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Blue skies ahead

Zero Ceiling captures the imaginations of street youth and mountain people

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You fall down, and then you get back up again.

It’s a fitting parable for life, and a true test of character. It speaks to our ability to find the silver lining in bad situations, and to rise up to meet our challenges. Most of all it’s about persistence paying off.

Getting back up again also happens to be the whole key to snowboarding – a parallel that wasn’t lost on Chris Winter, the founder and president of Zero Ceiling.

More than five years ago, in December of 1997, Winter decided to share some of his own good fortune, his wealth of experiences and passion for the mountains, with the less fortunate.

In his trips to the city, Winter had seen what was happening in the poorer communities of Vancouver, such as the downtown east side, which ranks among the poorest neighbourhoods in all of Canada.

Every time he drove through these areas, it seemed there were more homeless and at-risk youths on every corner, and that less was being done to help underprivileged kids move ahead with their lives.

"These were not all bad kids," explains Winter. "They’re smart, they’re funny. They’re not all that different from everyone else, they’ve just had a few bad breaks.

"Some of them left home because of a bad situation there, some were kicked out for things. And then you have kids who have some of their own problems to work out, and just fell into the lifestyle, being on the street. Once you’re in, it’s hard to get out.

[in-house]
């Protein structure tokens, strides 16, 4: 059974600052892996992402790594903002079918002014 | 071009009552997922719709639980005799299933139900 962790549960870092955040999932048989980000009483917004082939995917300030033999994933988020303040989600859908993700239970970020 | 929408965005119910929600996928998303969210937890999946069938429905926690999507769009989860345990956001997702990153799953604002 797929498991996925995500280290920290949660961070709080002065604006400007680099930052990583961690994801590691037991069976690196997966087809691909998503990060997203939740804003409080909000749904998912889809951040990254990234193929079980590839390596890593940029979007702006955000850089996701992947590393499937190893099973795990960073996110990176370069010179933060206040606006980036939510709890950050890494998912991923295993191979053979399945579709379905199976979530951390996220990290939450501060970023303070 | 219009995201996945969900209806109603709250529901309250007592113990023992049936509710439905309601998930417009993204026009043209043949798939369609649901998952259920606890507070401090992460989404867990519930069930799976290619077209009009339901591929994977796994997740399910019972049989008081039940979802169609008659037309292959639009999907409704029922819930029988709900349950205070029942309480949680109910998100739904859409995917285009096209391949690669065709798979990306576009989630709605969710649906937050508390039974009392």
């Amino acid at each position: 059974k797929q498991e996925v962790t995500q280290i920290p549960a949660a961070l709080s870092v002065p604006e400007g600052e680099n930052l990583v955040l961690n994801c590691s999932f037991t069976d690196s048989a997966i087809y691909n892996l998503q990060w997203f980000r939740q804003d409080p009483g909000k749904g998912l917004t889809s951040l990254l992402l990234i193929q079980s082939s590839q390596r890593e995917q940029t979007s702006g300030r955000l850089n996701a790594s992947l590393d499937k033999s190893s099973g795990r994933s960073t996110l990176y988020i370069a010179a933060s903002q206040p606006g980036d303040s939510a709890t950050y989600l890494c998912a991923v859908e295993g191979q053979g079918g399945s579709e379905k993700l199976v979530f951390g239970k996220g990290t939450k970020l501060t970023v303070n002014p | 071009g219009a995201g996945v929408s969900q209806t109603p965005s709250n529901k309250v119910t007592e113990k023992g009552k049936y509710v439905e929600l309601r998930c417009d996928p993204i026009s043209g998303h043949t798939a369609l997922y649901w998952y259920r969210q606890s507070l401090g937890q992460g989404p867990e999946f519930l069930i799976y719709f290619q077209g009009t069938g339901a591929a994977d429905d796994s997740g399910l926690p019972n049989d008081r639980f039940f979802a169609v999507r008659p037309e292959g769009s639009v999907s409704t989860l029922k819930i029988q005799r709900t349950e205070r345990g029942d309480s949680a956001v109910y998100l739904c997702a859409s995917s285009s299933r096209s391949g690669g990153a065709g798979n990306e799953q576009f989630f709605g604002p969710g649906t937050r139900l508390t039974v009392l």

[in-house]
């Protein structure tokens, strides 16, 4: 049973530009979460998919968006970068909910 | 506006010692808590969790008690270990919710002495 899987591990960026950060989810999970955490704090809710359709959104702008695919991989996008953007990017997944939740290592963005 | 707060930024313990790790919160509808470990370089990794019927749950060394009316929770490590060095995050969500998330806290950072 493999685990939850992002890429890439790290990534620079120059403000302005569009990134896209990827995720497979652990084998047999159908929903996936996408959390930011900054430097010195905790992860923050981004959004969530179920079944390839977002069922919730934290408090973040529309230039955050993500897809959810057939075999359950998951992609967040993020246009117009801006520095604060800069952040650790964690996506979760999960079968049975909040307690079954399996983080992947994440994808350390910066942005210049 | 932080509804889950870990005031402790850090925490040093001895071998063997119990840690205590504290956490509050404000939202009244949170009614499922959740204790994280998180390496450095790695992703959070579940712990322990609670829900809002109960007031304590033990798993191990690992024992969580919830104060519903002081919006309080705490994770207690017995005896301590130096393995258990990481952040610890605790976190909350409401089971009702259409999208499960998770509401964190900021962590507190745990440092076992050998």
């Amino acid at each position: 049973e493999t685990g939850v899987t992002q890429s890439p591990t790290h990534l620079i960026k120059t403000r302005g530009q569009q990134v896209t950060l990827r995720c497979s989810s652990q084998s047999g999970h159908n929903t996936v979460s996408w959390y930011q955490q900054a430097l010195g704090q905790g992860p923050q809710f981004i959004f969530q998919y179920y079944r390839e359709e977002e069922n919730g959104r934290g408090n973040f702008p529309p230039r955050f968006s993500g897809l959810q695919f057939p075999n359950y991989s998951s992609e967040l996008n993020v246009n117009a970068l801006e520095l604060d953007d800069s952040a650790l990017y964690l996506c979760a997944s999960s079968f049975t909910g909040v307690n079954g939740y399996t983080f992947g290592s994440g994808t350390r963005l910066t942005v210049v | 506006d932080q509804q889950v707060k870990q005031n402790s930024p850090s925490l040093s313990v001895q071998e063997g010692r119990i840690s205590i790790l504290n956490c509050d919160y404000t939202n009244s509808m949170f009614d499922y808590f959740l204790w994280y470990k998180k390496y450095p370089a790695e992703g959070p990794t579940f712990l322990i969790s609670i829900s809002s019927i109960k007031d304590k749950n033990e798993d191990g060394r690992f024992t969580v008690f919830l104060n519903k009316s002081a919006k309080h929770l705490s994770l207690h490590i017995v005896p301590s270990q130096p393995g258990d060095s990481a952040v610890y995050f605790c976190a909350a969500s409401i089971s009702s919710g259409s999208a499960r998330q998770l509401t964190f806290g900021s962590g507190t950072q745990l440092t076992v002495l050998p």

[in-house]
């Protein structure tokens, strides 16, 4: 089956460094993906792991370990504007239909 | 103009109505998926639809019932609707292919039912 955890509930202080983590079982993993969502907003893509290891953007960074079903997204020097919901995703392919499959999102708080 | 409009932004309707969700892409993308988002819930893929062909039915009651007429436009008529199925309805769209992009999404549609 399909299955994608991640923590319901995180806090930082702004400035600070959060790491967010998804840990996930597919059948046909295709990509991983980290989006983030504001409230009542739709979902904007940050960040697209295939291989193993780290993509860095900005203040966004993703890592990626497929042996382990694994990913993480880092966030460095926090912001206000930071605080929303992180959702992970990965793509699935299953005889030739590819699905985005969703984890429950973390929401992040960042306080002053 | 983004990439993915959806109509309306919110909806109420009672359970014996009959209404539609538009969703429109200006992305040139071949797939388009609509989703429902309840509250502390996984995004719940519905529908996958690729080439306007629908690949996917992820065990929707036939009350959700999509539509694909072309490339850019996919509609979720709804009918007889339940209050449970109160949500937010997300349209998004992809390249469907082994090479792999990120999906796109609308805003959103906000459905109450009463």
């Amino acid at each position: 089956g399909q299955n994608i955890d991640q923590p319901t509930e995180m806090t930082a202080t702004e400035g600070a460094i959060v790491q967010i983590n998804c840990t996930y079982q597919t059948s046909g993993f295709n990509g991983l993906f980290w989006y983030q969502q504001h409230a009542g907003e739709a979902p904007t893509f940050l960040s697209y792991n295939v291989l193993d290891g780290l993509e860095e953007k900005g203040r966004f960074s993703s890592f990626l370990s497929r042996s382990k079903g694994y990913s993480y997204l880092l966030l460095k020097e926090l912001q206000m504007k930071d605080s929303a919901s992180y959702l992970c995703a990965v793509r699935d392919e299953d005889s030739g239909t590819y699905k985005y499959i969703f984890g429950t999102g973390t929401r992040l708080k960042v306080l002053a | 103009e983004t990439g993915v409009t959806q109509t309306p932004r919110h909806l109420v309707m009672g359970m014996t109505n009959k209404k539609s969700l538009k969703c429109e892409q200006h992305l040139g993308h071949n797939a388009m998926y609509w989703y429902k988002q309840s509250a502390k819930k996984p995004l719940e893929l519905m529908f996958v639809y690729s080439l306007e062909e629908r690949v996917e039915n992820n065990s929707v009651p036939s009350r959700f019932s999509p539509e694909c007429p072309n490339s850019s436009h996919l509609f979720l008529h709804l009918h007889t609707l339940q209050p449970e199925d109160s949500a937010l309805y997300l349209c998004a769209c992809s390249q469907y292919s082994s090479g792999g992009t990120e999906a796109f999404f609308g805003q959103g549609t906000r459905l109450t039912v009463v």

"There really aren’t that many opportunities for these kids to get ahead in the city. There are a lot of programs, but funding is an issue, and there are just so many kids out there. Nobody is going to walk up to them on the street and offer them a job and a place to live."

Winter didn’t set out to start up a charity, it just kind of worked that way.

At the time he was thinking about starting up a tour company that caters to the youth market. He was going to buy a van to transport his young clients around and came up with an idea to use it for youth groups whenever it wasn’t being used for business.

The tour company never materialized, but word got out on Winter’s plan to bring underprivileged youth to Whistler, and found its way to Whistler-Blackcomb.

"The phone rang and rang, and within 24 hours I had passes, I had equipment, I had instructors. It all happened really fast," says Winter.

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